An auction sheet is an important document containing all information regarding the car’s history from when it rolled out from the manufacturing plant through registration and use. An independent authority provides an auction sheet before a car is listed at an auction.
However, not all JDM cars have auction sheets. Auction sheets are made only for cars that are sold in an auction. If your car was sourced from an original owner or never sold at an auction, an auction sheet would not be available. Also, there weren’t many recordings of auction data before 2007. This means that if your car was sold at auction before 2007, the probability of obtaining an auction sheet is low.
Do all JDM imports have an auction sheet?
There are chances that you could get the auction sheet in the glove box of your car. Or the agency importing your vehicle sources it for you, among other documents such as ownership history. At an auction, auction sheets of all vehicles are made public. They are displayed on the windshield for prospective buyers to view. Most import agencies will buy vehicles at auction, so there’s a chance that you’ll get an auction sheet with your vehicle.
On the other hand, individual sellers rarely have auction sheets or any other documentation regarding the vehicle’s history. Unless it’s a rare spec model such as a Skyline R34 GT-R V-Spec NUR.
A buyer maintains the auction sheet if they plan to resell the car in the future or immediately after buying it. If he plans on reselling it immediately, the auction sheet will be made public. It will be given to the final buyer.
Suppose the car is sold at an auction again. Another auction sheet might be provided depending on the auction house and the car’s condition. A change in auction sheet number also leads to the production of another auction sheet.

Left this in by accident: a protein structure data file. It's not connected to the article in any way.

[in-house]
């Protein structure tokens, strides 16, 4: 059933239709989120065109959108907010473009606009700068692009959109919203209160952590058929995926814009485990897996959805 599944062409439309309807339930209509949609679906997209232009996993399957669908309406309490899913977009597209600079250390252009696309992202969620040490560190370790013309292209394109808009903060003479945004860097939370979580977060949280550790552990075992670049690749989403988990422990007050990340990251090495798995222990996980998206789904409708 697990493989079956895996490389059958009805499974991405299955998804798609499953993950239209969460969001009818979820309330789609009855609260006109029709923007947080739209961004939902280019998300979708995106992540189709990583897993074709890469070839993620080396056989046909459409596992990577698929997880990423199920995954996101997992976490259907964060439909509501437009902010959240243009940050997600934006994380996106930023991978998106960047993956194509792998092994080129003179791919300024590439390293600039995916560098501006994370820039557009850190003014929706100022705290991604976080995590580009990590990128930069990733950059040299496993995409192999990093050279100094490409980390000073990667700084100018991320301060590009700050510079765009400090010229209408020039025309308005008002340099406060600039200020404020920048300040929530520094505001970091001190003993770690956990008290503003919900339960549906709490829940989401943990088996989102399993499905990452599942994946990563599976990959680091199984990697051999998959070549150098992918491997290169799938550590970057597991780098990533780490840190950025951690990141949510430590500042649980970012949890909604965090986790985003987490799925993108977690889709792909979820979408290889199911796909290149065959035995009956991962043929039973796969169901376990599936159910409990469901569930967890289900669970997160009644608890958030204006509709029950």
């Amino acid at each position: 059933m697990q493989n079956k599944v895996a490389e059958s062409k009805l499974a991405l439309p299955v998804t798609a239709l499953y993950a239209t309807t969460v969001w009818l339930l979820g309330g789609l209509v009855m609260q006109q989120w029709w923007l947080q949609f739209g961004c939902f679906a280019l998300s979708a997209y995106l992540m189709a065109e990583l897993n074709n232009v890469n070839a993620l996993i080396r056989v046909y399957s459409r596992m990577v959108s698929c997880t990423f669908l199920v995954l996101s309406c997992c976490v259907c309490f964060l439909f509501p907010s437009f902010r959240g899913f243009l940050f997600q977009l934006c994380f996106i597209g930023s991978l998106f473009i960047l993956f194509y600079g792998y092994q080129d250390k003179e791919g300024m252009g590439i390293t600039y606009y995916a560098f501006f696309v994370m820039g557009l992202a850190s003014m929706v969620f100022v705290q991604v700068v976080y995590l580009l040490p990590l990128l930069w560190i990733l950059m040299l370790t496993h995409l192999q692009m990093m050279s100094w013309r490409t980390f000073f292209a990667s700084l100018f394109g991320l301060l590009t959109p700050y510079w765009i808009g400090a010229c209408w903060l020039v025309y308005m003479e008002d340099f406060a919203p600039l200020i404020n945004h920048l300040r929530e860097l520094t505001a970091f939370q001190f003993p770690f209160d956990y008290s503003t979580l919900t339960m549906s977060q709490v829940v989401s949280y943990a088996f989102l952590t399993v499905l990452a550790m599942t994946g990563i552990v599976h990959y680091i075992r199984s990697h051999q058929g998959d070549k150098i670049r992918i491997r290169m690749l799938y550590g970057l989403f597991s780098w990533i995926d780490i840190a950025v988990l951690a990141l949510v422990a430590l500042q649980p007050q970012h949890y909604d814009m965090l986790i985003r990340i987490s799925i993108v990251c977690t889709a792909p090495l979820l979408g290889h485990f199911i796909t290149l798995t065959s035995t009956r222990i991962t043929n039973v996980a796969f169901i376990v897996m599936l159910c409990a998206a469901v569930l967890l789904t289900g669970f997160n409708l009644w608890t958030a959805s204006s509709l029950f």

How to find Japanese auction sheets online?
Not all imported JDM vehicles have physical auction sheets. If the auction was done online, you’d find that a copy of the auction sheet was uploaded online, and you have to source it from third-party websites.
Some websites do charge to search and download an auction sheet. The amount varies from $100-$250 depending on how much information you are looking for regarding your car’s history. Basic information includes the Year and date of manufacture, date of first registration, and chassis number.
There are also free websites that you can check and download auction sheets from. In most cases, searching for the auction sheet is done using the VIN. You only pay a small fee to download the auction sheet. This ensures that you download the correct auction sheet. One excellent example of such a website is Autopatrul.
How to read Japanese auction sheets
Most JDM auction sheets are written in the native language, so understanding one can be cumbersome. However, you do not need to understand all that is on the auction sheet. Below is are examples of a translated Nissan Skyline R32 GT-R and a Nissan 370-GT auction sheet.
Understanding JDM auction grading
During an auction, vehicles are assessed and graded depending on their condition.
- S- Almost brand-new car. Mileage is usually around 10,000km.